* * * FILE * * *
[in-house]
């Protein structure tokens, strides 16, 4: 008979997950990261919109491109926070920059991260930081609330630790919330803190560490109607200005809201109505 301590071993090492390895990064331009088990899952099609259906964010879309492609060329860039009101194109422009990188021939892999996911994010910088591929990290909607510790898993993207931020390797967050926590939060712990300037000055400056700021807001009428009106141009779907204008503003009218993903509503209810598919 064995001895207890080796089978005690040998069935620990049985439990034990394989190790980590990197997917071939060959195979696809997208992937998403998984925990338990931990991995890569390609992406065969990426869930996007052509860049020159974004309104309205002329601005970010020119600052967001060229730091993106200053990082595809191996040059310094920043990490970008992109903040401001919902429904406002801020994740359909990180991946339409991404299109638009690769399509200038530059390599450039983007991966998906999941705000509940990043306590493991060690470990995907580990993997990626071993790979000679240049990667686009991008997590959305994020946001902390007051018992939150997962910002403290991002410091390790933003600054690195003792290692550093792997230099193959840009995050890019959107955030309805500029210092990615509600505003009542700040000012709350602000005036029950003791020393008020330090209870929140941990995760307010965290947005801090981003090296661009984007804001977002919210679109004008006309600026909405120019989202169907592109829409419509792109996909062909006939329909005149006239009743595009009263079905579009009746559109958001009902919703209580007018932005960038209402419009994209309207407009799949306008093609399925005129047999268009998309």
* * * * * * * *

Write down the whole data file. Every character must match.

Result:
[in-house]
């Protein structure tokens, strides 16, 4: 008979997950990261919109491109926070920059991260930081609330630790919330803190560490109607200005809201109505 301590071993090492390895990064331009088990899952099609259906964010879309492609060329860039009101194109422009990188021939892999996911994010910088591929990290909607510790898993993207931020390797967050926590939060712990300037000055400056700021807001009428009106141009779907204008503003009218993903509503209810598919 064995001895207890080796089978005690040998069935620990049985439990034990394989190790980590990197997917071939060959195979696809997208992937998403998984925990338990931990991995890569390609992406065969990426869930996007052509860049020159974004309104309205002329601005970010020119600052967001060229730091993106200053990082595809191996040059310094920043990490970008992109903040401001919902429904406002801020994740359909990180991946339409991404299109638009690769399509200038530059390599450039983007991966998906999941705000509940990043306590493991060690470990995907580990993997990626071993790979000679240049990667686009991008997590959305994020946001902390007051018992939150997962910002403290991002410091390790933003600054690195003792290692550093792997230099193959840009995050890019959107955030309805500029210092990615509600505003009542700040000012709350602000005036029950003791020393008020330090209870929140941990995760307010965290947005801090981003090296661009984007804001977002919210679109004008006309600026909405120019989202169907592109829409419509792109996909062909006939329909005149006239009743595009009263079905579009009746559109958001009902919703209580007018932005960038209402419009994209309207407009799949306008093609399925005129047999268009998309």